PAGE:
Advertisement

Archive for Thursday, February 8, 2007

Rose Trial Day 2: Brothers describe jumping from the flames

Demarquis Maybell shows jurors his injuries

February 8, 2007, 9:38 a.m. Updated February 8, 2007, 5:01 p.m.

Advertisement

Audio Clips
Boardwalk Fire trial witness testimony

Another victim of the Boardwalk Apartments fire told jurors this morning of the struggle to escape flames that were crawling into his apartment the morning of Oct. 7, 2005. He's the first of three victims expected to testify this morning.

Holding his arm out to his side, former Boardwalk tenant Demarquis Maybell showed jurors where shards of glass from a broken window sliced the tendons and arteries in his left arm - cuts he suffered just before he jumped from the broken window into a stairwell below.

In the middle of his testimony, Maybell rolled up his shirt sleeve and walked over to the jury. With little expression on their faces, jurors examined his black scarring, the unnatural bend in the middle of his forearm where it was injured in the fall.

Now, he testified, he has a steel rod from his knee to his hip, nerve damage throughout his arm that stops his thumb from moving and problems finding work he can do physically.

"Are you still suffering pain?" Assistant District Attorney David Melton asked.

"Yes, sir," Maybell said.

Maybell was the victim helped by several officers from the stairwell three floors below his apartment the night of the fire. Several officers testified Wednesday about their struggles helping Maybell, eventually setting him on half of an extendable ladder to get him away from the burning apartment.

Lawrence Police Officer Todd Polson, who testified yesterday, said that he believed for a time that Maybell wouldn't survive his injuries.

Update: 10:35 a.m.

The prosecution presented jurors with two more witnesses to the Boardwalk Apartments fire this morning, both painting a picture of the night of the fire and attempting to establish that the fire began on the second floor of the apartments.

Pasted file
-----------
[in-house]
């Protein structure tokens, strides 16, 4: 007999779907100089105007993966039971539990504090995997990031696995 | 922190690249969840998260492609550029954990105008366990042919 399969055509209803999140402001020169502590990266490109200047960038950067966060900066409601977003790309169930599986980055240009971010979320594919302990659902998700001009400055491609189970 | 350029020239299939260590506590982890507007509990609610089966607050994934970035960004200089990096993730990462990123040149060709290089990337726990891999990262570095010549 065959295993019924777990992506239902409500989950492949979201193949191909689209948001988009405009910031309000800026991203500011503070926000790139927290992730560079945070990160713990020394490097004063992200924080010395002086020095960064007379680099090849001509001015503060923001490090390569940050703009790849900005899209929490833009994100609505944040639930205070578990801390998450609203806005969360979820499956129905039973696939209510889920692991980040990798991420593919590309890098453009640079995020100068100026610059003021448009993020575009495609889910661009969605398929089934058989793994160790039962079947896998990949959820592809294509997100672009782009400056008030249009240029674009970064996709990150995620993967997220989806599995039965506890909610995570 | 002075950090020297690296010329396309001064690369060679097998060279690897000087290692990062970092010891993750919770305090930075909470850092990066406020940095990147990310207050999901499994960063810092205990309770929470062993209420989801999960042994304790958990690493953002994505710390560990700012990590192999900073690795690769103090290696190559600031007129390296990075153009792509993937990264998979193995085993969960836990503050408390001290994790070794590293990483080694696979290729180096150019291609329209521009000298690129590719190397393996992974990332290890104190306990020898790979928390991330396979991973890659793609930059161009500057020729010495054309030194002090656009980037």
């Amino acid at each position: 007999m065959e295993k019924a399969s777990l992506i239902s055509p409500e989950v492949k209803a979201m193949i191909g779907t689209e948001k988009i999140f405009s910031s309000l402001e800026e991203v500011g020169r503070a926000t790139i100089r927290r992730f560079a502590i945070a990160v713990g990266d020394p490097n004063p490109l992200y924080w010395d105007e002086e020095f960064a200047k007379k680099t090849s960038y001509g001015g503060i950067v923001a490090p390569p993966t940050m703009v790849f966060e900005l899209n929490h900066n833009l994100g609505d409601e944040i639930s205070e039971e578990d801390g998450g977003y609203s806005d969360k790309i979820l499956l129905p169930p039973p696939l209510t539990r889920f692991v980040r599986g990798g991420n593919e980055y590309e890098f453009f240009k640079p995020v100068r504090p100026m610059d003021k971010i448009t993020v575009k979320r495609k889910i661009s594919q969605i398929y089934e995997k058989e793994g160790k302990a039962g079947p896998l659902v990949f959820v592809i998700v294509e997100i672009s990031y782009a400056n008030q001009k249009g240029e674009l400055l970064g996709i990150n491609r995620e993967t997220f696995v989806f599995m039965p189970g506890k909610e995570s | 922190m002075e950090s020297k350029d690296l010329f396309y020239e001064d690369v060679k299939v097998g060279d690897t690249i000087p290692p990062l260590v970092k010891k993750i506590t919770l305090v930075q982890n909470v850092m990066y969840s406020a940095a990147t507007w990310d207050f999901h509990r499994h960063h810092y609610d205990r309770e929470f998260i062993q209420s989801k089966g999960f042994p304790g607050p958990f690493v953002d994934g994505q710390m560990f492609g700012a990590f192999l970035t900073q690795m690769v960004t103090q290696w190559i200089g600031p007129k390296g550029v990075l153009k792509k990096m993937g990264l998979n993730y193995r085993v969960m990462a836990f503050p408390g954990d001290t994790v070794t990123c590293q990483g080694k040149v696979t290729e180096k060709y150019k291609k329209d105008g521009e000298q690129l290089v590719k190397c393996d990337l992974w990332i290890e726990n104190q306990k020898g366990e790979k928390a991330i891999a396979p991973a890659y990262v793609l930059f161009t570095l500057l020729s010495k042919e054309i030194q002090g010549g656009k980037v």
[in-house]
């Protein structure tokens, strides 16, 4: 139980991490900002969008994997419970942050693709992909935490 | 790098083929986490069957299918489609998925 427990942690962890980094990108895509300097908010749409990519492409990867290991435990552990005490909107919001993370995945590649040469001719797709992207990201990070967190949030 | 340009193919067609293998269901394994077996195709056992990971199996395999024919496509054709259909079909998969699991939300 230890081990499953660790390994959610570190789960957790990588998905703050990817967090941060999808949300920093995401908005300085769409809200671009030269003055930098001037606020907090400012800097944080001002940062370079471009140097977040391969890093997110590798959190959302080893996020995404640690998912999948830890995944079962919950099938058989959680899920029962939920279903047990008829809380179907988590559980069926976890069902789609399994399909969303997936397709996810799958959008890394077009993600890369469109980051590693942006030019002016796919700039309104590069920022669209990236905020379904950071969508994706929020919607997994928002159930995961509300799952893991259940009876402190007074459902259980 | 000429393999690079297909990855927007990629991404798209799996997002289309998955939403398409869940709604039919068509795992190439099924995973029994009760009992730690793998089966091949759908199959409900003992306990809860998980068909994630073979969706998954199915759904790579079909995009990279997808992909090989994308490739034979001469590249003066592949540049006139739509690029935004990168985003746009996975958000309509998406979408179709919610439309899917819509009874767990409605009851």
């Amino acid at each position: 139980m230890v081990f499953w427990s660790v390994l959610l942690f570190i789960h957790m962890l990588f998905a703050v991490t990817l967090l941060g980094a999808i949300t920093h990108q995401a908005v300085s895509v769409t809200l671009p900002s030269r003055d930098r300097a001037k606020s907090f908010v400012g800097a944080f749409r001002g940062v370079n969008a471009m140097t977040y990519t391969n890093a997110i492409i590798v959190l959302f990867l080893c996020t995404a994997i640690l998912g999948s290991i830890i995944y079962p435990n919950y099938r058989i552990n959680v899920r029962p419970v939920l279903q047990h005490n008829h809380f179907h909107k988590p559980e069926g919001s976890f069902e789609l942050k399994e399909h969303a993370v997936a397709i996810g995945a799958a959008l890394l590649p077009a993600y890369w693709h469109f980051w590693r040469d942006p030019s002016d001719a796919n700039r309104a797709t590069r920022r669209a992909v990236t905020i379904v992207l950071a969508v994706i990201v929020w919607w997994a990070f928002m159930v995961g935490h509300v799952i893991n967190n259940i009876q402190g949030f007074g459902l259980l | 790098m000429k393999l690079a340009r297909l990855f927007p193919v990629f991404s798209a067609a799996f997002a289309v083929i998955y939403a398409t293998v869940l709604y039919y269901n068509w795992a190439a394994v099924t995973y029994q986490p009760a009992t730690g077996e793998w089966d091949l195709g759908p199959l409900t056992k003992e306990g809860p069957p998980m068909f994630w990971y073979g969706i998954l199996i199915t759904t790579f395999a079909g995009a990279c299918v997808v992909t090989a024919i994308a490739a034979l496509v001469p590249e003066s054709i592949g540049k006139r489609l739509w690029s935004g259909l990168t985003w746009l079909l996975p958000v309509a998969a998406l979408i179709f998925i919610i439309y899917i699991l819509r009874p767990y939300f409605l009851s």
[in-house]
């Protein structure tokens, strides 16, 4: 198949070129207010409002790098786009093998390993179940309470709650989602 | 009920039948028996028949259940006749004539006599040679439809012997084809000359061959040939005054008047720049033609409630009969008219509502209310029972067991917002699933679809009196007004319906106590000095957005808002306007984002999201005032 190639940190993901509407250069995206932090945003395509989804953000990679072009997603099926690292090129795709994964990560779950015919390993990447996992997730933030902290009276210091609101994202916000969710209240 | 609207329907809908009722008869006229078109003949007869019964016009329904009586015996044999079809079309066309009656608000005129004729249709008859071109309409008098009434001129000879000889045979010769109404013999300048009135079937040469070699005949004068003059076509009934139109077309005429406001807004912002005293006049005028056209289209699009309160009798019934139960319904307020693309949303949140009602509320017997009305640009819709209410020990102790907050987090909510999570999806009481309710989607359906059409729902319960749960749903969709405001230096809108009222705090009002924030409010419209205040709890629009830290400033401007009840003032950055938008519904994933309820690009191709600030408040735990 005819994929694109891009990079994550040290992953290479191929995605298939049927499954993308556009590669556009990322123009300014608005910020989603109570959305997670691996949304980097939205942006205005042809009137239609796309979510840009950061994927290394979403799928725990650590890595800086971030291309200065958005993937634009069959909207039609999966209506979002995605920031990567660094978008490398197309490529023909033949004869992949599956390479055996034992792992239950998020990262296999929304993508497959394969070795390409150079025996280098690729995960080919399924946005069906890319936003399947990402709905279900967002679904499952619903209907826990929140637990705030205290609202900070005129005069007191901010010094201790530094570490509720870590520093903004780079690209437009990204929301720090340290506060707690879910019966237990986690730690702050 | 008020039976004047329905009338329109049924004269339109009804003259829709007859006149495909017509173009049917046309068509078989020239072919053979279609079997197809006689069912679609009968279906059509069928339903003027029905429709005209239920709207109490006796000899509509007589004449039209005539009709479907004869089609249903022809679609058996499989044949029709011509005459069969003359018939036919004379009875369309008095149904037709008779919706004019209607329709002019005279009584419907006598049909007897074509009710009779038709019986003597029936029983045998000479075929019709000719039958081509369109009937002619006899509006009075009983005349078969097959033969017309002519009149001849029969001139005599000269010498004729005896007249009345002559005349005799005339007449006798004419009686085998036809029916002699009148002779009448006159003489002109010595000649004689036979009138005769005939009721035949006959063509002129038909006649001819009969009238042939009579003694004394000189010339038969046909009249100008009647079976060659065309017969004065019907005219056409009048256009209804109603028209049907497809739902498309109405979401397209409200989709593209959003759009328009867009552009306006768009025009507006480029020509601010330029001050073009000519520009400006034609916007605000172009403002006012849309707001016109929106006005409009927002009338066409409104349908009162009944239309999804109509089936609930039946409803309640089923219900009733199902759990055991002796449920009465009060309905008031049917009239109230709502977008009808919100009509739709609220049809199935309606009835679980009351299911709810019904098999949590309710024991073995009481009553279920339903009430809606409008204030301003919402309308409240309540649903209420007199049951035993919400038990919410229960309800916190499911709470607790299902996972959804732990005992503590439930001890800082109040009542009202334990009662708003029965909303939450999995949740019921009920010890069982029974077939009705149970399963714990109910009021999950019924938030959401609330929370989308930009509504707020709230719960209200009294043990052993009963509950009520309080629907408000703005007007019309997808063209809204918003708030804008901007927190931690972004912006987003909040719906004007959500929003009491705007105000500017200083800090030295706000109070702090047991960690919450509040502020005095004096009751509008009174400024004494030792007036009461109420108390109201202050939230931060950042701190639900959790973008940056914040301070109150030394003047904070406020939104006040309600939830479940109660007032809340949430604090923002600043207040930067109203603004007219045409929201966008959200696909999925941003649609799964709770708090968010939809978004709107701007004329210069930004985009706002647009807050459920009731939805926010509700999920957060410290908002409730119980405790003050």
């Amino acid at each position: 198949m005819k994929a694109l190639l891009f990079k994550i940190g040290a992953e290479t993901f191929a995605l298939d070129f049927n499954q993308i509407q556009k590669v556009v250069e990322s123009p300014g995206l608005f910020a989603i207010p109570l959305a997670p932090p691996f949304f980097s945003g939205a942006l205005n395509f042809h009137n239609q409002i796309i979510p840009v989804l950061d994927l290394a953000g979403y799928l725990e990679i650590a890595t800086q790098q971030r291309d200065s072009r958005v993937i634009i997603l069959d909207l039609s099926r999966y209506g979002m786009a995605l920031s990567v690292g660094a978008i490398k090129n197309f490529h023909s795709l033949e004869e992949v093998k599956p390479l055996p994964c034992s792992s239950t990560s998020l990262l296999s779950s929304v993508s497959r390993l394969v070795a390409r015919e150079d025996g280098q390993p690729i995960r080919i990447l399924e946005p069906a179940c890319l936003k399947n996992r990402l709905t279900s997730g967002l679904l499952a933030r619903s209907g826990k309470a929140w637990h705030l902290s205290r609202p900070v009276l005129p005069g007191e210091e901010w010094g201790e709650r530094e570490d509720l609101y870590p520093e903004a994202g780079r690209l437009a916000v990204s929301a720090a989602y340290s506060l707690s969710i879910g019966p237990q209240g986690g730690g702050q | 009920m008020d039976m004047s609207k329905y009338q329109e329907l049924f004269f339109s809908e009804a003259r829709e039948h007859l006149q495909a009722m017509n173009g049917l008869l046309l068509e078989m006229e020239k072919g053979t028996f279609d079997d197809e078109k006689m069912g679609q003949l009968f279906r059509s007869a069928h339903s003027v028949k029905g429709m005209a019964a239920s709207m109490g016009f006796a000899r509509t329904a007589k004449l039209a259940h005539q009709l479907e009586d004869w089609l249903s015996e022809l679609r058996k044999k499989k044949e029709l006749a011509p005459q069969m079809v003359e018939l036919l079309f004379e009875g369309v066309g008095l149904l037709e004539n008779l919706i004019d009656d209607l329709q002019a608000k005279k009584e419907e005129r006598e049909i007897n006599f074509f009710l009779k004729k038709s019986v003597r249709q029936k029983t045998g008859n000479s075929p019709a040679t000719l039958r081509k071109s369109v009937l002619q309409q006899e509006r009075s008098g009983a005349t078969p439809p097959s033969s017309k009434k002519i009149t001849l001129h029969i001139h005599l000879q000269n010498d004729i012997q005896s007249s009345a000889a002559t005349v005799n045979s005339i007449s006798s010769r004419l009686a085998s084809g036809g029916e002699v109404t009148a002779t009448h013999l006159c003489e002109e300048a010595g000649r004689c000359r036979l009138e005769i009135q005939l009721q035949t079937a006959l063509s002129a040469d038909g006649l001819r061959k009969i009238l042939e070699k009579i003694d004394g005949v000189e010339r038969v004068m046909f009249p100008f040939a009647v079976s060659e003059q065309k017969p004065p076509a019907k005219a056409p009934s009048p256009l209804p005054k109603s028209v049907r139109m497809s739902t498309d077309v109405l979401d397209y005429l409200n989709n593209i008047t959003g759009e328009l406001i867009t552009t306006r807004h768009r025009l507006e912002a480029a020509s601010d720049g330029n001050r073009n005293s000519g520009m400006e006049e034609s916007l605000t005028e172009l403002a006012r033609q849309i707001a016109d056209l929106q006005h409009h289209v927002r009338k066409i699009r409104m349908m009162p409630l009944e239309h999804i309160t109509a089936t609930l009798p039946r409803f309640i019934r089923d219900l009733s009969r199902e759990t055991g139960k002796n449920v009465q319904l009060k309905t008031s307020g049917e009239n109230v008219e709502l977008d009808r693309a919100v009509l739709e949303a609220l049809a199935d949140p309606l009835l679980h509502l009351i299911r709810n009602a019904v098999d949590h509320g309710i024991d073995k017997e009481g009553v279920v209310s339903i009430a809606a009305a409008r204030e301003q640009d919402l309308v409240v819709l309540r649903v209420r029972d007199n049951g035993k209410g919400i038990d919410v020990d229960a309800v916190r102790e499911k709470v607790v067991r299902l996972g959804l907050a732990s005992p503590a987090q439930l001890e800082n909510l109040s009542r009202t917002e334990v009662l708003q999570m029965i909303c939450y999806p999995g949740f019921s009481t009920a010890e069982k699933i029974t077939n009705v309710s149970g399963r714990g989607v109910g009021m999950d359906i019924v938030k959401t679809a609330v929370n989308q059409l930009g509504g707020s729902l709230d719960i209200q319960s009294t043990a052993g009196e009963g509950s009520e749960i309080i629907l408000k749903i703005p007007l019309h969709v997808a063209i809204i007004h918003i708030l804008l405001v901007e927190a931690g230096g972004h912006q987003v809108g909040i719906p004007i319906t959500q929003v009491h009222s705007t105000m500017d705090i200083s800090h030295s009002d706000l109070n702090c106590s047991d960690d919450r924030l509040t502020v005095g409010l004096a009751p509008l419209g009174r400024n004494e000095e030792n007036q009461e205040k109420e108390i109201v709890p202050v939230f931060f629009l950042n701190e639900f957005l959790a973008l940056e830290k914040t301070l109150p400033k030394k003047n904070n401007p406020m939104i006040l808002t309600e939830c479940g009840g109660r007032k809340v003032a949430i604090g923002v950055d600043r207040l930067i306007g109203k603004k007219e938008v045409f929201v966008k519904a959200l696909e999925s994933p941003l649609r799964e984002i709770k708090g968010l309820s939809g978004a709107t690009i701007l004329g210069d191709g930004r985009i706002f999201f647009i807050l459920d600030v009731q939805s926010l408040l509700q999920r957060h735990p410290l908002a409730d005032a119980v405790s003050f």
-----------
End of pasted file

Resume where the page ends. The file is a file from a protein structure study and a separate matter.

Investigators have said that the fire began in the middle of the second-floor walkway, and police have previously testified that defendant Jason Rose had admitted to starting a fire there.

Fire victims Eli Greenbaum and his girlfriend Dawn Davis both testified this morning, describing the moments they realized their apartment complex was ablaze and their decision to jump from the third-floor window of their apartment.

Greenbaum and Davis testified that their apartment had quickly filled with smoke - giving them only one way out as fire crept toward their front door and explosions rattled the floor beneath them.

"One of these explosions could come through the floor and kill us," Greenbaum said. "I told Dawn: We have to jump or we're going to die."

Davis jumped first, she said, and quickly knew the extent of her injuries.

"When I hit the ground, I just knew my back was broken," Davis said.

Davis also broke her wrist, pelvis, heels and other bones. She had several surgeries for her injuries, as recently as October 2006, and is still in physical therapy, she said.

Both Greenbaum and Davis, along with witness Adam Washington, established that the fire began on the second floor from what they could tell.